Response from invited discussant Sheldon Frank. M.D.
Dr. Frank is a child and adult psychiatrist practicing in South Florida.
There is no doubt that the information must be reported to the state child protective services immediately, with, of course, communication to the patient that this is being done. The legal and ethical mandates are clear, regardless of effects on the therapy. The therapy may perhaps be unaffected or strengthened–though not necessarily. Certainly a therapeutic relationship which covers up a reportable abusive act and denies the possibility of future risk to this child or other children being cared for by the patient does not help her in the long run. The outburst of violence on her part was so impulsive, so over-reactive to the baby’s acting like a baby, that even her sincere conviction that she won’t do it again is suspect. In addition to dynamic interpretation, the patient might benefit from other psychiatric treatment tools. Her life pattern, her complaint about not finishing things, and, perhaps, this outburst, may reveal adult ADHD (a continuation of childhood ADHD). (One can’t say from the data in this case, but ADHD children are much more likely to be slapped, neglected, and/or abused than other children.) A trial on stimulant medications is a safe and effective way both of confirming the diagnosis and treating. Alternatively, a search for mood swings and bipolarity might establish a mood-based origin of her action, and a mood stabilizer could help her self-control. We child psychiatrists often confront these diagnostic alternatives, and usually opt to test first the ADHD possibility because of the rapid onset and cleaner side effect profile of stimulant medications.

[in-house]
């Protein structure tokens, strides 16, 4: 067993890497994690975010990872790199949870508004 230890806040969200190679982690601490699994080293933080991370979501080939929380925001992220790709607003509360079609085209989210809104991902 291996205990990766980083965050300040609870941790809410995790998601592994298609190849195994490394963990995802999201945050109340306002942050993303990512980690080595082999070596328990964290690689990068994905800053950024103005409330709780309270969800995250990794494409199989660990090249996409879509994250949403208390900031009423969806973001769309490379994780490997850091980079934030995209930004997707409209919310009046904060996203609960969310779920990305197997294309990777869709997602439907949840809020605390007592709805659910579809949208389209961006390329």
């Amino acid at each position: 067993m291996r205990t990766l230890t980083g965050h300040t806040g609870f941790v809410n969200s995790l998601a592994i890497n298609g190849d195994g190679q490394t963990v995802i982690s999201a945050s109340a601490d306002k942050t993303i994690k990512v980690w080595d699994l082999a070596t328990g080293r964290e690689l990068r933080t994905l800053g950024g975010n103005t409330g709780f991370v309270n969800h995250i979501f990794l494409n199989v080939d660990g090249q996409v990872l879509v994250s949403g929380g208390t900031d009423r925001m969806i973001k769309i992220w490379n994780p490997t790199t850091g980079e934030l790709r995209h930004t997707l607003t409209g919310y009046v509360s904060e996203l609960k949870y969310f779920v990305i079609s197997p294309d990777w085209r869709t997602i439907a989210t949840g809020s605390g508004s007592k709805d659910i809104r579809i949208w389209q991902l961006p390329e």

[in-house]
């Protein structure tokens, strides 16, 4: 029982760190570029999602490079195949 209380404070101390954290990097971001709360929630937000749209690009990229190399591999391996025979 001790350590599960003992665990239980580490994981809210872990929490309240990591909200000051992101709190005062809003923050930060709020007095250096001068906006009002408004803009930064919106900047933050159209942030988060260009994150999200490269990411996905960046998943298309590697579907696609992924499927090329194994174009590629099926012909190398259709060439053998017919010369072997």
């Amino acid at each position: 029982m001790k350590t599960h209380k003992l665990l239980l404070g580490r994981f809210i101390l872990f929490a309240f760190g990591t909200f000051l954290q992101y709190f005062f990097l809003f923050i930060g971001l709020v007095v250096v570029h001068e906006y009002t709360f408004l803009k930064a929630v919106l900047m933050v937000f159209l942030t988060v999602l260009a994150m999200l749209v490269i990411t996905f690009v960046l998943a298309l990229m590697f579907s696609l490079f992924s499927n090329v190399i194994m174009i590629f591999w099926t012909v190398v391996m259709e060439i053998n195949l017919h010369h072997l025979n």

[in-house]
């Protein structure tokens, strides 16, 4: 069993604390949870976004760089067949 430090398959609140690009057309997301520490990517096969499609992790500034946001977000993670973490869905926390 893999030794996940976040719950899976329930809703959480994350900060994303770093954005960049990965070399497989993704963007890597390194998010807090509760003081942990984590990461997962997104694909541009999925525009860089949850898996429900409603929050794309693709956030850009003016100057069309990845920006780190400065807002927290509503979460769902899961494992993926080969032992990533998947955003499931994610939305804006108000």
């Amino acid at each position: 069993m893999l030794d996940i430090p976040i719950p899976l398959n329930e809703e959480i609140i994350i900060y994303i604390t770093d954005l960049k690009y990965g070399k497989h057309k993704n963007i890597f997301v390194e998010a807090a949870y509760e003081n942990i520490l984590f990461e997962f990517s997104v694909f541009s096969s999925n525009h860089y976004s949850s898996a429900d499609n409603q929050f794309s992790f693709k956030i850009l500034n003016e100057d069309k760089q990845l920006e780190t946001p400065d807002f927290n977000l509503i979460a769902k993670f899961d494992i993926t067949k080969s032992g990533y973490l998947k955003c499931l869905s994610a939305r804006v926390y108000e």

Since the account came out at the end of the session a day before the next baby-sitting engagement, there is a quandary as to how and when communicating the report mandate to the patient is handled. Some state laws require a report within 24 hours of receiving the information–which is defined as information containing the suspicion of abuse/ neglect. (It is the agency’s job, not the therapist’s, to distinguish between abuse and, say physical discipline.) Hopefully, the child protective agency would act promptly. Professionals have the right to anonymous reporting, so the agency would not tell the patient the source of the report–it could have come, after all, from the child’s parents. Still, the chance of the therapeutic relationship being damaged is greater if the therapist waits until the Tuesday session to deal with this complication. If I were the therapist, I would call the patient and ask her to return the same day to continue the session, and use that extra time (? without extra charge) to communicate to her the necessity of reporting. The therapist didn’t answer directly the patient’s question on confidentiality; if pressed, he could have reminded her that the only exceptions were situations in which there was the danger of harm to herself or others.
Initial comments from readers of this blog :
Well, when you said “dilemma” you meant it. In the first case, it weighs the betrayal of trust of a confidential relationship for someone who appears to be genuinely interested in changing her anger responses, against the safety of a very young child from abuse. My response given the details here would be to file a CPS report, and talk to the patient about the legal reasons why that had to be filed in a candid way and trying to help her see the situation through several points of view. Though it would be tragic if the therapeutic relationship were not strong enough to withstand this, a child’s safety must take precedence.- Heather Fretwell
Responses and opinions from any readers of this blog are welcome and will be added as comments. The second case will be discussed in a future blog